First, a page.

Ruth Asawa, installation view of “Ruth Asawa: Life’s Work,” 2018–19. Photo: © Alise O’Brien Photography, © Estate of Ruth Asawa, Courtesy The Estate of Ruth Asawa and David Zwirner


Ceramic Sculpture Artists

Derived from the Greek for “potter’s clay” or keramos, ceramics is considered an essential plastic art. A sculpture may become a form of ceramic art when it is produced using ceramic materials like clay, but also bricks, glass and cement. Artistic works are related to fine art pottery or ceramics with aesthetic or visual appeal, whereas pottery often signifies dishes, pots, and other functional items, but both require the basic four-step process of forming, firing, glazing or decorating, and refiring. The earliest ancient pottery from China is thought to have been from approximately 30.000 BC. Back to our days, sculpture and ceramics often intermingle in the art world, and they can take any form in the hands of notable ceramic sculptors of the latest Century: Karen Karnes and Betty Woodman.

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Karen Karnes

Karen Karnes (1925 - 2016) was a major icon in American Ceramic Art and her remarkable career has stretched over more than a half-century. In 1952, she and her husband David Weinrib - a ceramist as well - become potters-in-residence at the Black Mountain College in North Carolina where they met international potters. With the flameproof clay body she developed herself, Karnes began making casseroles, teapots, cups and bowls - a design she produced for over fifty years - along with contemporary vessels and her most well-known form: the cut-lid jar. Karnes’ chosen path was using old firing practices such as wood and salt firing to create iconic functional pottery.


Karen Karnes, Winged Vessel, 1989, Thrown and Altered Glazed Stoneware, Photo: John White
© Elaine Levin Archive, University of Southern California


Betty Woodman

Betty Woodman (1930-2018) is recognized as one of the most important voices in contemporary American Ceramic Art. Mixing and re-inventing new and traditional forms - the Italian majolica cultural heritage matched with contemporary Pattern and Decoration Movement, coming up with exuberantly colorful, nonfunctional, eccentric work with a painter’s touch, Woodman began producing witty vases and vessels decorated with scenes from the Italian Renaissance or slathered with landscape cloud. Woodman was a wild experimenter: unexpected materials - like lacquer paint -, an amalgam of different art forms - from Matisse’s cut-outs to Tang Dynasty tomb figurines, design and architecture visually exploding.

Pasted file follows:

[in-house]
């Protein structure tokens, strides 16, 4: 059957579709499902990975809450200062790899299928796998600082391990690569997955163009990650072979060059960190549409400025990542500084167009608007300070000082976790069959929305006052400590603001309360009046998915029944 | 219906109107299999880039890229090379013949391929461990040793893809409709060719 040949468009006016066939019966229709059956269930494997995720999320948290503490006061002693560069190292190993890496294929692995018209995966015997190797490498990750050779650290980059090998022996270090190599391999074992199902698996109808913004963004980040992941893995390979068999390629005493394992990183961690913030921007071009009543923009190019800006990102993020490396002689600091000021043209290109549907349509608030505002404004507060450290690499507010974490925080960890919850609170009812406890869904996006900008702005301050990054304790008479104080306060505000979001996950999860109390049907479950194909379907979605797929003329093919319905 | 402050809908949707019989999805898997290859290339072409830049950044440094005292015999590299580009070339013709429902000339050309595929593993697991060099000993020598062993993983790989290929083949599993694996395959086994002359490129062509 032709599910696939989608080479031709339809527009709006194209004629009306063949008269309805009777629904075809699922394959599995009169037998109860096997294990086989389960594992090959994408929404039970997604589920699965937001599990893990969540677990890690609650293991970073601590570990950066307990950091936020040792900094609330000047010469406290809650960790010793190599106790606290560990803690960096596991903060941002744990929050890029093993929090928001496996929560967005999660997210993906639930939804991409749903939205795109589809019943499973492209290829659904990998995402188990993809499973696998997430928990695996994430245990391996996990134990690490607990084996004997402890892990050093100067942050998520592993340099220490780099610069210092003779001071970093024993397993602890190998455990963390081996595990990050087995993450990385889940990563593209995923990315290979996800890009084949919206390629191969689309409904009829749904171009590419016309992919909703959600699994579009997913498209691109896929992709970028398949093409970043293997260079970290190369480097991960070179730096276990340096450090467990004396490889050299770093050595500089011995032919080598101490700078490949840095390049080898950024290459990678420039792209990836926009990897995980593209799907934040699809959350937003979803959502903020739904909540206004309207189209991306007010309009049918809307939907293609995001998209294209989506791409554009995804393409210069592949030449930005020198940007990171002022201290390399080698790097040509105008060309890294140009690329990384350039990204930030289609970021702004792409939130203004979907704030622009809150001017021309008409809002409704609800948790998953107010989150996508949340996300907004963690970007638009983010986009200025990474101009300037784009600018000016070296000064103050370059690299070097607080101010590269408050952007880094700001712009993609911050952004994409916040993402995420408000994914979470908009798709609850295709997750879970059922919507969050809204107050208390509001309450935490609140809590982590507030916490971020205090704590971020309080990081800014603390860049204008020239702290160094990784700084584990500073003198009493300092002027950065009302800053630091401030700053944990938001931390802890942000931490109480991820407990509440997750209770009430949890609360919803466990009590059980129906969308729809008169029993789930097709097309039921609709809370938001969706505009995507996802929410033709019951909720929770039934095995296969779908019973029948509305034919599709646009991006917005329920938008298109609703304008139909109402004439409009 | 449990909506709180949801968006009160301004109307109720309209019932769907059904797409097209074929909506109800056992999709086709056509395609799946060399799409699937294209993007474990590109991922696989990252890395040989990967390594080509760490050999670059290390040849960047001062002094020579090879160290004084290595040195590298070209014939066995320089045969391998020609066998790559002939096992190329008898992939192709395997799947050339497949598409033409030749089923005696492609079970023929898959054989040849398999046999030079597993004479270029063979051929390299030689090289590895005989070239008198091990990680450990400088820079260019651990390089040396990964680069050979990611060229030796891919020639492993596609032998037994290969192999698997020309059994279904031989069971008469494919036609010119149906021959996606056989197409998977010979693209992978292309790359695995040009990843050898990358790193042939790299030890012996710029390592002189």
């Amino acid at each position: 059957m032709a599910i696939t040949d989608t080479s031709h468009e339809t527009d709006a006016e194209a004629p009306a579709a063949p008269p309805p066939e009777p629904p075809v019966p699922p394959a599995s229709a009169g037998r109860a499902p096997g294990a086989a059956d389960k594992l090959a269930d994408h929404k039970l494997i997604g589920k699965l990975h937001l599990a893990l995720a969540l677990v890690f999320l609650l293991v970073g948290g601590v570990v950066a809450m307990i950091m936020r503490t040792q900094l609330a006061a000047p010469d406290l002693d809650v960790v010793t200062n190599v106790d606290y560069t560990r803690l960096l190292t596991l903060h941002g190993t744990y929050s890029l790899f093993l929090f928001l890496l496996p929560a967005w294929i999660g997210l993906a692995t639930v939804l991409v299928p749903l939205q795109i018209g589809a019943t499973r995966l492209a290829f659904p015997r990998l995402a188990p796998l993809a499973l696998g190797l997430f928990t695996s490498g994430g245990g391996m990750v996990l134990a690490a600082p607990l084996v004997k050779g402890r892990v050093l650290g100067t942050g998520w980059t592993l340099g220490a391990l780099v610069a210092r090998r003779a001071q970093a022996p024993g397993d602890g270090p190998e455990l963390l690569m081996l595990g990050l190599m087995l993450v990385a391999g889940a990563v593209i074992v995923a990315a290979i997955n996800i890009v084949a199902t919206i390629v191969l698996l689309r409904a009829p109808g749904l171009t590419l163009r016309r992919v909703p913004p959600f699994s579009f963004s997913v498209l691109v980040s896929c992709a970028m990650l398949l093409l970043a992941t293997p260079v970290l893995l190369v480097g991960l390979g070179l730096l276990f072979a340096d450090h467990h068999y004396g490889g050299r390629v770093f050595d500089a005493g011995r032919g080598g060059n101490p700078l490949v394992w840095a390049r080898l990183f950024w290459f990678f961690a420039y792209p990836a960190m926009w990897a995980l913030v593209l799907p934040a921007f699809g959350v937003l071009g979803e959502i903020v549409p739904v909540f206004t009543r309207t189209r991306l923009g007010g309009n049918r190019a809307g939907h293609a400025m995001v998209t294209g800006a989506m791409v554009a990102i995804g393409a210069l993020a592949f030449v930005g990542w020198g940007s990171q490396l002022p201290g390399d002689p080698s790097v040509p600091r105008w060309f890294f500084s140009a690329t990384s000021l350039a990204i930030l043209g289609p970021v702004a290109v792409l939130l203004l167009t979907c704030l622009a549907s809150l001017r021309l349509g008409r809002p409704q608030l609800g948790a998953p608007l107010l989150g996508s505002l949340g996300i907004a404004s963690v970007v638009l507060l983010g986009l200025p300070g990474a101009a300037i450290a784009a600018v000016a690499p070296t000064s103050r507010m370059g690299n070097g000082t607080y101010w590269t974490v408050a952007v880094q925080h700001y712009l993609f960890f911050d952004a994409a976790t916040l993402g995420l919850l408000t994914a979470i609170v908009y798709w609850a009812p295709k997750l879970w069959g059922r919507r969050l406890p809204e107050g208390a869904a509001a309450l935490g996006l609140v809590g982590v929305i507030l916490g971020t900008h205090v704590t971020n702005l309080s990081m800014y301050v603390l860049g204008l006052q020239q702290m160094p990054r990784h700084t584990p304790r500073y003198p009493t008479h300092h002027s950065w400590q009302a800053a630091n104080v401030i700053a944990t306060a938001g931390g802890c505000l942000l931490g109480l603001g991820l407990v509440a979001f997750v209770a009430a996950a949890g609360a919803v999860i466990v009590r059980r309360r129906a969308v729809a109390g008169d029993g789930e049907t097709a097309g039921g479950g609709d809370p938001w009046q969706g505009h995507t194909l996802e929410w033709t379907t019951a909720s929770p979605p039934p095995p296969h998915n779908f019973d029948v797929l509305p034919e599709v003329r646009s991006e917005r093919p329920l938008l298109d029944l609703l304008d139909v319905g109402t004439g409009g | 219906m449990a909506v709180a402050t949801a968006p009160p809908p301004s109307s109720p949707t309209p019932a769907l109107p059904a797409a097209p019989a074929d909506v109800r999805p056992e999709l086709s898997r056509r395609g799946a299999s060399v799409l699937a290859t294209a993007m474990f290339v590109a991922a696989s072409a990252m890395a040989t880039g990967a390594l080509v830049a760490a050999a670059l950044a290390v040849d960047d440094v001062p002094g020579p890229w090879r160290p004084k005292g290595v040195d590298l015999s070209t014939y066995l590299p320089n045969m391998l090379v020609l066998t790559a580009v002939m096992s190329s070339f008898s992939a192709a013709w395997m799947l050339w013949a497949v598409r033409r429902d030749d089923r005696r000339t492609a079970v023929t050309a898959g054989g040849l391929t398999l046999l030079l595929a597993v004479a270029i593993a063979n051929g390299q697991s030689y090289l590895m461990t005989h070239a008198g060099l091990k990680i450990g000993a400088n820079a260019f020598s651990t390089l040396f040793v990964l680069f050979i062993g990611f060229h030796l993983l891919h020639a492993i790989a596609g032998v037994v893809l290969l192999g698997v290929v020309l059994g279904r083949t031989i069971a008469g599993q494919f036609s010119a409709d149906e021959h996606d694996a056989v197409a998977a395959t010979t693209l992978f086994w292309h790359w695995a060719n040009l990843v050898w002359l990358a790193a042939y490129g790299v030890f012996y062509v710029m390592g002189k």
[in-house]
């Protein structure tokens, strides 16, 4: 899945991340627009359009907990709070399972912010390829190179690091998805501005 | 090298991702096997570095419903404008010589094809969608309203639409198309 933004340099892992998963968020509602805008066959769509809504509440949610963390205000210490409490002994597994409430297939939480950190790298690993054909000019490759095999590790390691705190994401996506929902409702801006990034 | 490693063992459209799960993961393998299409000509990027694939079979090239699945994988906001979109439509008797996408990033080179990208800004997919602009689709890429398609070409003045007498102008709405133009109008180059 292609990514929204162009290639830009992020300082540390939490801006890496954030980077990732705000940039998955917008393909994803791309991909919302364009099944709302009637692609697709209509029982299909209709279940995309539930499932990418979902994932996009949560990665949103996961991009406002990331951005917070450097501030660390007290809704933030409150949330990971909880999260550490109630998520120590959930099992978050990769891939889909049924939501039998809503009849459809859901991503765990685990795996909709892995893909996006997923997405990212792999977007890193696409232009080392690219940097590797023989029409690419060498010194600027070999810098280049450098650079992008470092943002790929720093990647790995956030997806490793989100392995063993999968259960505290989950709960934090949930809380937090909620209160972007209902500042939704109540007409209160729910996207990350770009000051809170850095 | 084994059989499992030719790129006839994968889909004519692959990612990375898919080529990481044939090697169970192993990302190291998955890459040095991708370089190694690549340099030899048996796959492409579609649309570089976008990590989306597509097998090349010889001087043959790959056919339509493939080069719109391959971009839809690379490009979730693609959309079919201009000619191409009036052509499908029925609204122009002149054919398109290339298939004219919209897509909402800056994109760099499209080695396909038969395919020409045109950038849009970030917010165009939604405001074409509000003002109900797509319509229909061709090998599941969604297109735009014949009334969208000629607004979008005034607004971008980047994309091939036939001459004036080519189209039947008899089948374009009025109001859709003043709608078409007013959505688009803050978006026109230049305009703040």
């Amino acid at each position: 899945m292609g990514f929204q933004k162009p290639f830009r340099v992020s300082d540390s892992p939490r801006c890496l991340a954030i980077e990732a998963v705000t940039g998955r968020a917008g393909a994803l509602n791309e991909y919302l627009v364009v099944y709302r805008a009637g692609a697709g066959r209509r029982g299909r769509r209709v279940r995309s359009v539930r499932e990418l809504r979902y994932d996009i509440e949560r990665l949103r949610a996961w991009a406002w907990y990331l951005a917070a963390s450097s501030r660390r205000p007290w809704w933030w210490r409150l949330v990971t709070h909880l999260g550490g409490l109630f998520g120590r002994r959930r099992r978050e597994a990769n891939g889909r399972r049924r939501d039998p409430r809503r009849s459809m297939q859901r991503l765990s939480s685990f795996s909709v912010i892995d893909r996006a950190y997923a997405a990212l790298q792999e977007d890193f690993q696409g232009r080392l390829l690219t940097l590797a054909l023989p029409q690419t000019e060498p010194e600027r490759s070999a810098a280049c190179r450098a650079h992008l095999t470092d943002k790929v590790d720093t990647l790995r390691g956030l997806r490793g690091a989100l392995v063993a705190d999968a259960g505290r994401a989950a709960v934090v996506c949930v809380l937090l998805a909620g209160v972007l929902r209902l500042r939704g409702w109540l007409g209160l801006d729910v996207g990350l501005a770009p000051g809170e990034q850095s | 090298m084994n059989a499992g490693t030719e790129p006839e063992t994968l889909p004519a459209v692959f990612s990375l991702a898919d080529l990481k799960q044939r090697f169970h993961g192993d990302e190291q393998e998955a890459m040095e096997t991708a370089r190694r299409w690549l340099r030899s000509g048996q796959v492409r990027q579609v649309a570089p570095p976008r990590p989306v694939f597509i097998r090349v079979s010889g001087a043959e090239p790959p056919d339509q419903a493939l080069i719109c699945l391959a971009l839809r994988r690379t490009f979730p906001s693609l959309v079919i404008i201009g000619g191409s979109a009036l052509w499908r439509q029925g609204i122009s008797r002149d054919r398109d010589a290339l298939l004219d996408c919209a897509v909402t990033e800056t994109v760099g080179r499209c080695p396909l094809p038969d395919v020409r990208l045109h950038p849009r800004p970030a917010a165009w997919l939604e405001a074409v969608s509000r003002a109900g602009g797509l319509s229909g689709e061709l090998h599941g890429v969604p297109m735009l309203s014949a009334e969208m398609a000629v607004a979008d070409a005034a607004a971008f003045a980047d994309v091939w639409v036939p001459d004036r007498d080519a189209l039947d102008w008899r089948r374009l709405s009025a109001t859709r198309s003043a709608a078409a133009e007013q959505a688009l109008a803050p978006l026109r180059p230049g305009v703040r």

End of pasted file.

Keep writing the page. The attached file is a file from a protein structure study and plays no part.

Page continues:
Betty Woodman, Silk Pillow Pitcher, 1985, hand-thrown and assembled white earthenware with majolica glazes, 61 x 56 x 43 cm. Courtesy: Salon 94, New York


Klara Kristalova

Klara Kristalova (Czech, b. 1967) is a prominent artist in the scene of contemporary Scandinavian ceramic art. Her uncanny, gothic and surreal micro-world of young boys and girls - inspired by old folk tales, childhood fantasies, dreams and nightmares - are rooted in the decorative and craft tradition of the 18th Century figures of Meissen porcelain - the first European royal factory of hard-paste porcelain near Dresden. Kristalova deliberately manipulates and twist this technique to create, after firing, glazed, wet and iridescent scenarios, often dark and mysterious. 


Klara Kristalova, The Rights of Spring, 2006, glazed ceramic, Modern Art, London.


Famous bronze sculpture artists

Have you ever heard about The Riace bronzes? Two full-size Greek statues of naked bearded warriors, cast about 5th century BC, superb and exquisite for craftsmanship and technique. They are made out of bronze, the most popular metal for cast sculptures because of his strength, versatility and rich colouring. The Greeks were the first ancient population to scale the figures life-sized. Unlike marble, bronze has been used, over the centuries, for single or group statues during Middle Ages, small statuettes, figurines and reliefs in the Renaissance, but also tools, ritual vessels by the Chinese and weapons. Making bronzes is, even nowadays, a highly skilled work which includes distinct processes: lost-wax casting - and its modern investment casting -, sand casting and centrifugal casting. Artists choose to make bronze sculptures because, through the casting process, it is possible to achieve details, consistency and a rich patina. Auguste Rodin (1840-1917) is considered the father of modernist bronze sculpture. Some important artists working in bronze in the 20th Century included Henry Moore, Alberto Giacometti (see above “Metal sculptors”), Jean Arp and countless more. 

Find the best Bronze Sculptures on Kooness.

Henry Moore

Henry Spencer Moore (1898-1986) is the most famous British artist best known for his semi-abstract monumental bronze sculptures, which became public works of art, spread throughout the world. Moore's reclining figures, such as the 1930 Reclining Woman, were influenced by the Chac Mool - a particular form of Pre-Columbian Mesoamerican figure - and the great works of Michelangelo. Some critics associate the undulating lines of the reclining women to the landscape and hills of Moore’s Yorkshire birthplace. He produced many significant large-scale public commission, endowing the Henry Moore Foundation. In 1948, Moore won the International Sculpture Prize at the Venice Biennale and, in 2012, he became the second most expensive 20th-century British artist after Francis Bacon.